Though there is a whole blog that covers this subject exceedingly well, maybe it's time to bring up rejection over here in our neighborhood, especially after LROD's latest post: the Virginia Quarterly Review thought it would be entertaining to put on their website some comments from readers of rejected submissions. Yep. Just what all of us rejected writers (and what writer has never been rejected?) has always suspected: those literary magazines are laughing at us.
Oh, well. If you're going to do something like write stories and send them to strangers, you have to grow yourself a big ass suit of armor. When I was a kid and realized that I wanted to be a writer, and I read all those how-to books, I thought the wall covered with rejections slips was terribly romantic. I couldn't wait to start working on my wallpaper of failure. Man, I collected so many. So many that I developed a Keno-machine type relationship with my mailbox: surely this time would bring the payoff, if not the jackpot (acceptance) maybe enough of a win to keep me pumping in my nickels (handwritten comment at bottom of rejection).
After I'd sold a story or two, and was still raking in bushel-baskets of rejections, my rejection collection began to make me feel queasy. Somehow, the tiny (very tiny!) bit of success I'd had made rejection harder to take. Before, it had been a game, very much like gambling: nothing to lose! Once I'd published some stories, I lost my bravado. It did matter, now. Collecting rejections ceased to be fun, and I more or less quit sending stories to magazines.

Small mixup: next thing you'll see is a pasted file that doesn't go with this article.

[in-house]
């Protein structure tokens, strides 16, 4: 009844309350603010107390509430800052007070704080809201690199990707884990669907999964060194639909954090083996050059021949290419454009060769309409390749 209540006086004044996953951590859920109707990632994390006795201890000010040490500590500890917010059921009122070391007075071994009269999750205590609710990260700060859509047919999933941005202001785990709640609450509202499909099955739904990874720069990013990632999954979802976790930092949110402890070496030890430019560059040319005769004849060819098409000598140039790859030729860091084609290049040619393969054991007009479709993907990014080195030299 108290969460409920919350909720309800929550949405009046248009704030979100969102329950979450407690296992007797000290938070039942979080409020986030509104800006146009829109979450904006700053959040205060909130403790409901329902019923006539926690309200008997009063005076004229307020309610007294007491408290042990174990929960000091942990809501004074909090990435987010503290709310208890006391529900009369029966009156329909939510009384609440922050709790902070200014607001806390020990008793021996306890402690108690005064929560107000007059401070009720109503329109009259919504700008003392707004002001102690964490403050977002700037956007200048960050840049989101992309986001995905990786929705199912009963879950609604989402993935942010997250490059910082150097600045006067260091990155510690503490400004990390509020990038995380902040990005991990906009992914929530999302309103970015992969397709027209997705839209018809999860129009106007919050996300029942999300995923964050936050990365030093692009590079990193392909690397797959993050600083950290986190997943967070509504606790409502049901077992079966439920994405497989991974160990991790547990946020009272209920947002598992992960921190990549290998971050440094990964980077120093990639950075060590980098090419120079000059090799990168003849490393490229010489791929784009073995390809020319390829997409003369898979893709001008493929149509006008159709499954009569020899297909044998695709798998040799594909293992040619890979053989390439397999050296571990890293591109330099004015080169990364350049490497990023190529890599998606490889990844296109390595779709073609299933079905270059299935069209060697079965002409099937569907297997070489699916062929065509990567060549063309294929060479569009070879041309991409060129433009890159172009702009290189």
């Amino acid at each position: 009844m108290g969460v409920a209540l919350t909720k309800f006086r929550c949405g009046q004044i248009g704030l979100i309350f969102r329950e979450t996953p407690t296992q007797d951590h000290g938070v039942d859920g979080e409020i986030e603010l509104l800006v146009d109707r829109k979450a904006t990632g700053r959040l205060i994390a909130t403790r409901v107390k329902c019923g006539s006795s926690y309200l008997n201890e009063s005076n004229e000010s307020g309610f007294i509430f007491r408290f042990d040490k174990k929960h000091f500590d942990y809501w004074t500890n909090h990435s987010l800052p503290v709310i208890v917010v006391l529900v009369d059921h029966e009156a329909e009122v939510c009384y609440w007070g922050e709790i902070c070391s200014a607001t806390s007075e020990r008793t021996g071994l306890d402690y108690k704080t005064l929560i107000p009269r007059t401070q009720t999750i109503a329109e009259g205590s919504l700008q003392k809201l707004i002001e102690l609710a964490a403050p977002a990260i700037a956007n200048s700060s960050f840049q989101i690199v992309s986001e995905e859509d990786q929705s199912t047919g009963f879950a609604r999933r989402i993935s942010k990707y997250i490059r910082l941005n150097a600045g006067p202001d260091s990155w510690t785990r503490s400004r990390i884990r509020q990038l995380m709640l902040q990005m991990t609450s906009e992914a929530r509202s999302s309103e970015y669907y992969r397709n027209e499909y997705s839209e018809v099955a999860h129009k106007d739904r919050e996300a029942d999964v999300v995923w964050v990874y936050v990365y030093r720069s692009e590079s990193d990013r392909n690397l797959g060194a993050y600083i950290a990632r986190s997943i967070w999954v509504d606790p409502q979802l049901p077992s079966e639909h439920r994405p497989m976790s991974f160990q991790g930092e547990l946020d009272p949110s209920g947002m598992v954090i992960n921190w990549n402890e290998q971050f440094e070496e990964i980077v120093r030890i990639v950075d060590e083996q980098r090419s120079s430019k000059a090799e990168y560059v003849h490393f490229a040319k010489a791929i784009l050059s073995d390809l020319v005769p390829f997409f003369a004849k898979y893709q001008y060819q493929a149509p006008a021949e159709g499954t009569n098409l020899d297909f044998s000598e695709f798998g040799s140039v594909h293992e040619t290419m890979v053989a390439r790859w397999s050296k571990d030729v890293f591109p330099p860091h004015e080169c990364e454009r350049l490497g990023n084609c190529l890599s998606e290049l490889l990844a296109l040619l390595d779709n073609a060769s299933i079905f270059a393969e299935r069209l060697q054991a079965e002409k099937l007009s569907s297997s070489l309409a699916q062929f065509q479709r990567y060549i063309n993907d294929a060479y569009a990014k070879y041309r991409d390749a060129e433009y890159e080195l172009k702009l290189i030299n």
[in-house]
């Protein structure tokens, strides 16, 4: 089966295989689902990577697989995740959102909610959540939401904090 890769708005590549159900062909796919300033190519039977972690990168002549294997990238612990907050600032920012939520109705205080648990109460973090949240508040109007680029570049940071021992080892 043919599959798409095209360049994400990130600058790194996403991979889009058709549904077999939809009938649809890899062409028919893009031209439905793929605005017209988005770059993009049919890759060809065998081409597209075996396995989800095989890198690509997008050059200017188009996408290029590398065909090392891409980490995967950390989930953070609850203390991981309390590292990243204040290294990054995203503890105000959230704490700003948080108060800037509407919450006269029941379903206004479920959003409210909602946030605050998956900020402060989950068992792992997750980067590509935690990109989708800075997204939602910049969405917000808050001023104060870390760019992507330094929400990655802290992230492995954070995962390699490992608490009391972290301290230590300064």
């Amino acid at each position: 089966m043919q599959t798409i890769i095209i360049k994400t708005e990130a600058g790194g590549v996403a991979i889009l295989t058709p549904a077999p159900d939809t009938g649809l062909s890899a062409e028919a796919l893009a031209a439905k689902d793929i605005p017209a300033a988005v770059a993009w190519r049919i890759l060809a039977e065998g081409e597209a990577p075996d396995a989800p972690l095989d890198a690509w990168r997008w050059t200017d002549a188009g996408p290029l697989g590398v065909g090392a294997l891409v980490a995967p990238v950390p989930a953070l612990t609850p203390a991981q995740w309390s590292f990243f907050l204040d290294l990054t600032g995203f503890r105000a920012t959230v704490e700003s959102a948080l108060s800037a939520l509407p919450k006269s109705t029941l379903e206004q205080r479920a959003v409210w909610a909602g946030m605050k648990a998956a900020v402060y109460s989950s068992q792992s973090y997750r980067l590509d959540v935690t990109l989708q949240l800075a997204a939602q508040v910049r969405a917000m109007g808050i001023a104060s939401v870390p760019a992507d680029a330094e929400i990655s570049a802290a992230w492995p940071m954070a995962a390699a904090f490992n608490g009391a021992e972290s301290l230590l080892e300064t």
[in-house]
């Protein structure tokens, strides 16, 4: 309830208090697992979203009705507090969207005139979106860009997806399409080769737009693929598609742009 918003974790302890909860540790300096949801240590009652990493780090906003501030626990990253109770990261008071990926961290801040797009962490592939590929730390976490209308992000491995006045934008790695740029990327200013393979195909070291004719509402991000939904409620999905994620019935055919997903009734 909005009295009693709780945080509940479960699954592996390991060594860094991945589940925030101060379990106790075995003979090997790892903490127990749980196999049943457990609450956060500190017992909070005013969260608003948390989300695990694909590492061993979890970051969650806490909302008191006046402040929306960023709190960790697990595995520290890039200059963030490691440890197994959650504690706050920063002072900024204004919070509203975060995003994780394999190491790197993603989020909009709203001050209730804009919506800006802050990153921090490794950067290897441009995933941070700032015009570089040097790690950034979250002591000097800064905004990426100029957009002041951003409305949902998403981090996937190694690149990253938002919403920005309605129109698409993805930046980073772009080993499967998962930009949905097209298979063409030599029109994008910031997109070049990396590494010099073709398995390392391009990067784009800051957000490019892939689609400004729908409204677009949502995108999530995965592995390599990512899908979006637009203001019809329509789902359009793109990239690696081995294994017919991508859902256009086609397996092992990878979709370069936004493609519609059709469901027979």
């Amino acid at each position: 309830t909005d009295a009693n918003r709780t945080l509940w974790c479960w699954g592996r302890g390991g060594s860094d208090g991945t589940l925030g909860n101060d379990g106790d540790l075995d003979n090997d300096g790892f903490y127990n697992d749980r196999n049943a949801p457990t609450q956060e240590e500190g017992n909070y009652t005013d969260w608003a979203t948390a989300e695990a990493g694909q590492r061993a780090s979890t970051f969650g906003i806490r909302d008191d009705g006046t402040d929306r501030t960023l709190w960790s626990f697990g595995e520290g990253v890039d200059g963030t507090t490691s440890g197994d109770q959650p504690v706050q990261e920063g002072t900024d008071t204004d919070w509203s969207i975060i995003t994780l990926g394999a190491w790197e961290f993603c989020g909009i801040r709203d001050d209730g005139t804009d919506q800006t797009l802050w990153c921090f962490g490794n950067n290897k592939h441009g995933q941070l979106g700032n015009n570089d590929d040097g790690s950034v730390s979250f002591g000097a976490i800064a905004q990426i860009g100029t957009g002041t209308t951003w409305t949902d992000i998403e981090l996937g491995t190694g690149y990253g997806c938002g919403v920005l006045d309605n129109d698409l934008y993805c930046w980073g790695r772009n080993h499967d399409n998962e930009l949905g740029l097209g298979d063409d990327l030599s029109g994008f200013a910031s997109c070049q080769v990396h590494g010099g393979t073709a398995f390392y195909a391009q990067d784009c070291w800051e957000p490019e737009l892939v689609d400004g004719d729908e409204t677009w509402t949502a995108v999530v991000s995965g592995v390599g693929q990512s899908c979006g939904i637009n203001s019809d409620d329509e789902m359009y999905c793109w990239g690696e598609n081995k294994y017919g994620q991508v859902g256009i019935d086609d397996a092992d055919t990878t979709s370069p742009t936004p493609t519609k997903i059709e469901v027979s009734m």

Hey, who am I kidding? I know exactly why rejection got harder. Before, when I was unpublished, all those anonymous editors who didn't like my stuff were just idiots, just didn't recognize my wonderfulness. Once one or two of them liked me, I had to stop thinking they were all idiots, didn't I?
Anyway, you can see where this is going. The rejection/acceptance tension is what makes writing such a thrilling career, but also an awful, nauseating one. You put your best self, your most true and honest stuff, out there for people to pick over, pick apart, and, for the most part, toss aside. If you'd crocheted yourself a butt-ugly hat, you wouldn't get snarky editors somewhere saying about it: "barf-o." Writing -- fiction, or freelance -- is just a weird job. (Though visual artists tell me that they have it much worse: they have to stand there in their best clothes at the gallery opening and listen to this stuff in person.)
And here's something else: if you're really successful at emotionally disengaging from rejection, you might suddenly find that you're disengaged from acceptance, too. That's probably the best place to be, just focussed on the work, and not caring so much about its worldly status.
But if you're a writer, and not just a diarist, you want to connect. It does matter if you publish or not. You have to let it matter enough, but not too much. Some of us are better at this balancing act than others.